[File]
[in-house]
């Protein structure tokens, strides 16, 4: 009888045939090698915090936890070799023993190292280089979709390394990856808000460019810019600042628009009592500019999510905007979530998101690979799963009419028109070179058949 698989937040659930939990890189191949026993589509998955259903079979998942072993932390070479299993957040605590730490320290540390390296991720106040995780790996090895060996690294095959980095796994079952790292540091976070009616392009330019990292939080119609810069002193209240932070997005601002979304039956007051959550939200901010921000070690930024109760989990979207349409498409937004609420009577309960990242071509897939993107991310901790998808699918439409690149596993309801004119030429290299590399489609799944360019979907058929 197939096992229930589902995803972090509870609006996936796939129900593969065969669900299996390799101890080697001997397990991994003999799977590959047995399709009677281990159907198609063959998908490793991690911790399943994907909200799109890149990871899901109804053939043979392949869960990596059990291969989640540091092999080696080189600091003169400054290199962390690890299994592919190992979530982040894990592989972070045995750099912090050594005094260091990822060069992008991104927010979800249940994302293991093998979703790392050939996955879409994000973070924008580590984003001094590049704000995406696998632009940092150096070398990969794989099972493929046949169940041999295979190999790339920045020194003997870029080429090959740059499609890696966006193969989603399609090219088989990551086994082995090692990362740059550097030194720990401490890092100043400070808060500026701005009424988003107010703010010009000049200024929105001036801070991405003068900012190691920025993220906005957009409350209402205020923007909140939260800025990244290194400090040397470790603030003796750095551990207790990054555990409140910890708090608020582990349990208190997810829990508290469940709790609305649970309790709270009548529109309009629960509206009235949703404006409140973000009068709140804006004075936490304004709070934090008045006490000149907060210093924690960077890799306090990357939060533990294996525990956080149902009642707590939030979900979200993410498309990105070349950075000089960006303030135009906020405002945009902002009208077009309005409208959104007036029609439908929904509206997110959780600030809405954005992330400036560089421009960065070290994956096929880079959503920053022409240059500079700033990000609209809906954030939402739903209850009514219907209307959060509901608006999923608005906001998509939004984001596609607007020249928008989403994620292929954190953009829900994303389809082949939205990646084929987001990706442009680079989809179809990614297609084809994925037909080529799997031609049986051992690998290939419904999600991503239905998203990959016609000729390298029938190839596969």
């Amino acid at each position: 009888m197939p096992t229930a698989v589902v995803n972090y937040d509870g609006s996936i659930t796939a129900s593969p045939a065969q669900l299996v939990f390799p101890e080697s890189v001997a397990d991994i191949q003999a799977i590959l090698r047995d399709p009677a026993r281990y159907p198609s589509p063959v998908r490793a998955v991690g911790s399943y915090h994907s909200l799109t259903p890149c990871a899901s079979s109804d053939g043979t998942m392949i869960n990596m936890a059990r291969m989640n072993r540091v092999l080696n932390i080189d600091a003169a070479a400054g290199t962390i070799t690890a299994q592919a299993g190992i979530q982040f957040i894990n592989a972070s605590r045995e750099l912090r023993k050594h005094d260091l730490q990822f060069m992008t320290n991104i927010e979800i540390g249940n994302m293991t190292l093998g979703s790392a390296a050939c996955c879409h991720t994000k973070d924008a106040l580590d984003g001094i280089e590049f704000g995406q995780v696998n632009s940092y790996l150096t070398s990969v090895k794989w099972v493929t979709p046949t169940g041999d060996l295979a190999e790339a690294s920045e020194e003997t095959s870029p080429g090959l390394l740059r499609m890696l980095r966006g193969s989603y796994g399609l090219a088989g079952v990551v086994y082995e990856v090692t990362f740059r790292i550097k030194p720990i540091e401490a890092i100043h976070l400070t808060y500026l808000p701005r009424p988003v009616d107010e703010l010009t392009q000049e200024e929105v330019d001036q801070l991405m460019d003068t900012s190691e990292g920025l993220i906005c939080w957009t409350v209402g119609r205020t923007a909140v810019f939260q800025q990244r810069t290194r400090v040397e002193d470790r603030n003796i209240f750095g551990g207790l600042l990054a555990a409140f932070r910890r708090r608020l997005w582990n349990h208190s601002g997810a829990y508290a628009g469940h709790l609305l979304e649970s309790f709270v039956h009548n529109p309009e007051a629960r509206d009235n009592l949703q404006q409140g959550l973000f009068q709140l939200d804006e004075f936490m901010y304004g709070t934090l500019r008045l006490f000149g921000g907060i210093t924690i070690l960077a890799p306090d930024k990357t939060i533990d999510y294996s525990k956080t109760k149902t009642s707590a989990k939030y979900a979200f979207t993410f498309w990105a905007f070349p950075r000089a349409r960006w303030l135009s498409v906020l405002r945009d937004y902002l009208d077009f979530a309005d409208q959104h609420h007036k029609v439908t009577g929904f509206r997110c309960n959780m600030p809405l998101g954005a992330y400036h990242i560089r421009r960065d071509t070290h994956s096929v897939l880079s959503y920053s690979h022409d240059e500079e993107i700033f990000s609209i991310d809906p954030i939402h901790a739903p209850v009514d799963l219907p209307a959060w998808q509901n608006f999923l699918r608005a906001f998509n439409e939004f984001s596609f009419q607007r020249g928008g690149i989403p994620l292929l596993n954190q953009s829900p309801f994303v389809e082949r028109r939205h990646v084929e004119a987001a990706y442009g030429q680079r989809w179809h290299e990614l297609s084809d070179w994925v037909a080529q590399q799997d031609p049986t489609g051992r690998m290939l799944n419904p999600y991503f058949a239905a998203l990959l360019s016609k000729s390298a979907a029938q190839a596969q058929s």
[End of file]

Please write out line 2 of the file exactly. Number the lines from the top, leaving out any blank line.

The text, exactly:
């Protein structure tokens, strides 16, 4: 009888045939090698915090936890070799023993190292280089979709390394990856808000460019810019600042628009009592500019999510905007979530998101690979799963009419028109070179058949 698989937040659930939990890189191949026993589509998955259903079979998942072993932390070479299993957040605590730490320290540390390296991720106040995780790996090895060996690294095959980095796994079952790292540091976070009616392009330019990292939080119609810069002193209240932070997005601002979304039956007051959550939200901010921000070690930024109760989990979207349409498409937004609420009577309960990242071509897939993107991310901790998808699918439409690149596993309801004119030429290299590399489609799944360019979907058929 197939096992229930589902995803972090509870609006996936796939129900593969065969669900299996390799101890080697001997397990991994003999799977590959047995399709009677281990159907198609063959998908490793991690911790399943994907909200799109890149990871899901109804053939043979392949869960990596059990291969989640540091092999080696080189600091003169400054290199962390690890299994592919190992979530982040894990592989972070045995750099912090050594005094260091990822060069992008991104927010979800249940994302293991093998979703790392050939996955879409994000973070924008580590984003001094590049704000995406696998632009940092150096070398990969794989099972493929046949169940041999295979190999790339920045020194003997870029080429090959740059499609890696966006193969989603399609090219088989990551086994082995090692990362740059550097030194720990401490890092100043400070808060500026701005009424988003107010703010010009000049200024929105001036801070991405003068900012190691920025993220906005957009409350209402205020923007909140939260800025990244290194400090040397470790603030003796750095551990207790990054555990409140910890708090608020582990349990208190997810829990508290469940709790609305649970309790709270009548529109309009629960509206009235949703404006409140973000009068709140804006004075936490304004709070934090008045006490000149907060210093924690960077890799306090990357939060533990294996525990956080149902009642707590939030979900979200993410498309990105070349950075000089960006303030135009906020405002945009902002009208077009309005409208959104007036029609439908929904509206997110959780600030809405954005992330400036560089421009960065070290994956096929880079959503920053022409240059500079700033990000609209809906954030939402739903209850009514219907209307959060509901608006999923608005906001998509939004984001596609607007020249928008989403994620292929954190953009829900994303389809082949939205990646084929987001990706442009680079989809179809990614297609084809994925037909080529799997031609049986051992690998290939419904999600991503239905998203990959016609000729390298029938190839596969």